PAGE: We learned a few things. There was a lot of debate about whether we were going to delete people’s mail if they wanted it to be deleted. Obviously, you want us to have backups of your mail to protect it, but that raises privacy issues. We created a policy statement about privacy, and the attorneys probably got a little ahead of themselves. The lawyers wrote something that was not very specific. It said something like, “If you request that we delete your e-mail, it may remain on a backup system for a while.” It led people to say, “Google wants to keep my deleted mail.” That’s not our intent at all. Since then we have added some language explaining it. We intend to try to delete it.
PLAYBOY: That’s not reassuring.
PLAYBOY: Have you ever agreed to conditions set by the Chinese government?
BRIN: No, and China never demanded such things. However, other search engines have established local presences there and, as a price of doing so, offer severely restricted information. We have no sales team in China. Regardless, many Chinese Internet users rely on Google. To be fair to China, it never made any explicit demands regarding censoring material. That’s not to say I’m happy about the policies of other portals that have established a presence there.
On Stoney Stuff:
PLAYBOY: Is your goal to have the entire world’s knowledge connected directly to our minds?
BRIN: To get closer to that — as close as possible.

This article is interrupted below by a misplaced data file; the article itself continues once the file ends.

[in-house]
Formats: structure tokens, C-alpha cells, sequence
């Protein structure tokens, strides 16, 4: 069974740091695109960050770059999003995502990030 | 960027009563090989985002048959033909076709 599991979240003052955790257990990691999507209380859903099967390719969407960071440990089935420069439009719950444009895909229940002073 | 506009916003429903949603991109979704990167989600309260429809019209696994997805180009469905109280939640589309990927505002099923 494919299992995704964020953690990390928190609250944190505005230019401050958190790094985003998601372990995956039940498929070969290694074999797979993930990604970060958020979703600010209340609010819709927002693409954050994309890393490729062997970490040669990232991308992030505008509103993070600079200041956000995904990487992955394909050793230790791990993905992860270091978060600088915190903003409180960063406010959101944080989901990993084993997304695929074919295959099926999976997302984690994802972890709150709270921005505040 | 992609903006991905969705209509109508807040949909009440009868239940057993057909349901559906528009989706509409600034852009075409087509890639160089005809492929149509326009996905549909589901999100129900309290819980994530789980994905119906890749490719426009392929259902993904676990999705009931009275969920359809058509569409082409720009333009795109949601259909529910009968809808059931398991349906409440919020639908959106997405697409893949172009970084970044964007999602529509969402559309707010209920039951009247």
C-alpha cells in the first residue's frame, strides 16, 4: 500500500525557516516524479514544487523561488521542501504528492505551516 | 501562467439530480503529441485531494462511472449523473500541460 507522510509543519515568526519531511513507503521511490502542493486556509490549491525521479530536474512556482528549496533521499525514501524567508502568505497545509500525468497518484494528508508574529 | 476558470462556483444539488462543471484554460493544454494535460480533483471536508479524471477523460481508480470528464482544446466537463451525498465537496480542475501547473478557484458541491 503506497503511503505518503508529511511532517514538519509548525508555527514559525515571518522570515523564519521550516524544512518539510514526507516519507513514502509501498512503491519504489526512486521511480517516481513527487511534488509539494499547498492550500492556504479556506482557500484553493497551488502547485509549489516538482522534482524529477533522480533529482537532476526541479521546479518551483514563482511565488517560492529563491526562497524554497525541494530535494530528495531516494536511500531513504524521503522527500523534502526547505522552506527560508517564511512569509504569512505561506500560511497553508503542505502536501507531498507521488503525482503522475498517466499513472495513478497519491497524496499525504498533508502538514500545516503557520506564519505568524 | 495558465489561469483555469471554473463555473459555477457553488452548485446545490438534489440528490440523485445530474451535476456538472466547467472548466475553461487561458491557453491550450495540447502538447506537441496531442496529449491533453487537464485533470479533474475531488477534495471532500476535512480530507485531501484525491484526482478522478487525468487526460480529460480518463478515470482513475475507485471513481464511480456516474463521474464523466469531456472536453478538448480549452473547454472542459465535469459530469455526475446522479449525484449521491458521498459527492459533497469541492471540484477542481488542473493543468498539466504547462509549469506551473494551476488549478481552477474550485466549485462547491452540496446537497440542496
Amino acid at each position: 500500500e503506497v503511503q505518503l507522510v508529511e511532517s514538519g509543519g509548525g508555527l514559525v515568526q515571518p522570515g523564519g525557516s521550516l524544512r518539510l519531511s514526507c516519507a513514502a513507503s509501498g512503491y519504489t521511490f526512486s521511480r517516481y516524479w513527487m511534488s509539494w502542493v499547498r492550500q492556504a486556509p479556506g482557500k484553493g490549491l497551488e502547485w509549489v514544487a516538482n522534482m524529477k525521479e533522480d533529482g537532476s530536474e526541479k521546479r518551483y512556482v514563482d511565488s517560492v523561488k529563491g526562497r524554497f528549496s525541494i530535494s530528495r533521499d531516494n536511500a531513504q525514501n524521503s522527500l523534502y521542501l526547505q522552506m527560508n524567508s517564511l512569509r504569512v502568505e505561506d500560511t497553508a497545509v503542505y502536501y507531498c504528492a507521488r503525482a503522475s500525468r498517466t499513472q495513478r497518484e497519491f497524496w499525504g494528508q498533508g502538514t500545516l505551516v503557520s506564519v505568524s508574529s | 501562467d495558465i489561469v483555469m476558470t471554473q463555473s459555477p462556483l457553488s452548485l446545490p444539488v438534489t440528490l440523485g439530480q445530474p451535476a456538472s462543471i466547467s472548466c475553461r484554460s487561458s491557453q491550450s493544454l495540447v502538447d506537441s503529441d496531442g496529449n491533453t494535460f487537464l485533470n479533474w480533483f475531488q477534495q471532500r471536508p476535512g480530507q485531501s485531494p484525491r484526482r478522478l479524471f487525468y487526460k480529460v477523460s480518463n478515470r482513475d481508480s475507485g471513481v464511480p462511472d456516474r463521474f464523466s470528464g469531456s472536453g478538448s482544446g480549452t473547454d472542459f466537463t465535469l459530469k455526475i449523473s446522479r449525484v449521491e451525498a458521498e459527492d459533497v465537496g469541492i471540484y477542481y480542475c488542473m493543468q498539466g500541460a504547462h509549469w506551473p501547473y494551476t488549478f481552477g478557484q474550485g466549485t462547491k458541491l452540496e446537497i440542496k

PLAYBOY: At some point doesn’t the volume become overwhelming?
BRIN: Your mind is tremendously efficient at weighing an enormous amount of information. We want to make smarter search engines that do a lot of the work for us. The smarter we can make the search engine, the better. Where will it lead? Who knows? But it’s credible to imagine a leap as great as that from hunting through library stacks to a Google session, when we leap from today’s search engines to having the entirety of the world’s information as just one of our thoughts.
Reuters: Bidding process is open.
In an amended offering document filed with the U.S. Securities and Exchange Commission just hours before the auction opened, the company did not indicate whether the latest twist (the Playboy interview) would impede the deal, which has been beset by concerns over market conditions and a series of recent missteps….
…In the filing with the SEC, Google said it does not believe its involvement in the Playboy article constitutes a violation of the “quiet period” rules, but it could be required to buy back the shares sold to investors in the IPO at the original purchase price for a period of one year following the violation.
When I first heard this interview was coming, last week, I thought “Hmmm…wonder why that’s happening.” But I did not post on it. Google is not known for doing anything press related without calculating the impact down to the last meme, so it struck me that they had thought through the implications of a Playboy piece – and the attendant coverage it would create from journalists angry *they* didn’t get the interview. I figured the Playboy interview was given way before the quiet period ever started. I was wrong – it was given in early April – one week before Google filed. Now the SEC is investigating.
Could this be a case where Playboy ran with the interview against the wishes of the company? We may never know, but now the pundits are predicting this might delay the IPO, a la Benioff.
If it does, as Ross points out in an earlier comment here, it might be just what they need – a reprieve from the dog days of August, a delay that is rather harmless, as opposed to a painful postponement due to “adverse market conditions.” Your move, Mr. SEC….